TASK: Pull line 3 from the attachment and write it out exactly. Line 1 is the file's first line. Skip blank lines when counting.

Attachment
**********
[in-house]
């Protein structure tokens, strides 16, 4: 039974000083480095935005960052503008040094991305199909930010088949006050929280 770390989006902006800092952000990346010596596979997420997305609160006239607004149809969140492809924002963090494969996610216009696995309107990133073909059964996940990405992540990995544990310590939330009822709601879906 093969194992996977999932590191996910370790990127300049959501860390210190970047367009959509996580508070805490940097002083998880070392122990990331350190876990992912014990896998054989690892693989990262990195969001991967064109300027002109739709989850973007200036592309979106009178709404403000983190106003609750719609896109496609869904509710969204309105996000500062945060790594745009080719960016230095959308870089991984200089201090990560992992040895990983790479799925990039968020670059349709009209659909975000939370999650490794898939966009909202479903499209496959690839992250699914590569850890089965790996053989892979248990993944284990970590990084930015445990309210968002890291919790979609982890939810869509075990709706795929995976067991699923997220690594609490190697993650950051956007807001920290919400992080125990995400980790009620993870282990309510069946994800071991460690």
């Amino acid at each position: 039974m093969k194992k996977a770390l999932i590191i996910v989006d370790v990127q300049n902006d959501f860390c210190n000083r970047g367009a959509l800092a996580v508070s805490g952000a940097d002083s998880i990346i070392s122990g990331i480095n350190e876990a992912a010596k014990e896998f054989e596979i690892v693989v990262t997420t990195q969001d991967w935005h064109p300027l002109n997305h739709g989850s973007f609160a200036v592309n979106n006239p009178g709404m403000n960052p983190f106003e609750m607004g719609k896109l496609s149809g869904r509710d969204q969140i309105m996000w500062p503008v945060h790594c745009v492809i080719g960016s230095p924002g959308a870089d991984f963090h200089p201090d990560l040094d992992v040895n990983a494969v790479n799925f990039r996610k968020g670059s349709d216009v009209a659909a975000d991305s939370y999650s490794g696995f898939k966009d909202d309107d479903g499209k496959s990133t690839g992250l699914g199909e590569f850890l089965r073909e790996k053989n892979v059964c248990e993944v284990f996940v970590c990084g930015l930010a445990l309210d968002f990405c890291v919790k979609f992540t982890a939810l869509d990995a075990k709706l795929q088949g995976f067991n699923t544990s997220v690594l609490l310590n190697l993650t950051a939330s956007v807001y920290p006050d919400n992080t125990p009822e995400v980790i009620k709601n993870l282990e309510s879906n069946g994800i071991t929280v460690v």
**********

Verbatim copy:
């Amino acid at each position: 039974m093969k194992k996977a770390l999932i590191i996910v989006d370790v990127q300049n902006d959501f860390c210190n000083r970047g367009a959509l800092a996580v508070s805490g952000a940097d002083s998880i990346i070392s122990g990331i480095n350190e876990a992912a010596k014990e896998f054989e596979i690892v693989v990262t997420t990195q969001d991967w935005h064109p300027l002109n997305h739709g989850s973007f609160a200036v592309n979106n006239p009178g709404m403000n960052p983190f106003e609750m607004g719609k896109l496609s149809g869904r509710d969204q969140i309105m996000w500062p503008v945060h790594c745009v492809i080719g960016s230095p924002g959308a870089d991984f963090h200089p201090d990560l040094d992992v040895n990983a494969v790479n799925f990039r996610k968020g670059s349709d216009v009209a659909a975000d991305s939370y999650s490794g696995f898939k966009d909202d309107d479903g499209k496959s990133t690839g992250l699914g199909e590569f850890l089965r073909e790996k053989n892979v059964c248990e993944v284990f996940v970590c990084g930015l930010a445990l309210d968002f990405c890291v919790k979609f992540t982890a939810l869509d990995a075990k709706l795929q088949g995976f067991n699923t544990s997220v690594l609490l310590n190697l993650t950051a939330s956007v807001y920290p006050d919400n992080t125990p009822e995400v980790i009620k709601n993870l282990e309510s879906n069946g994800i071991t929280v460690v």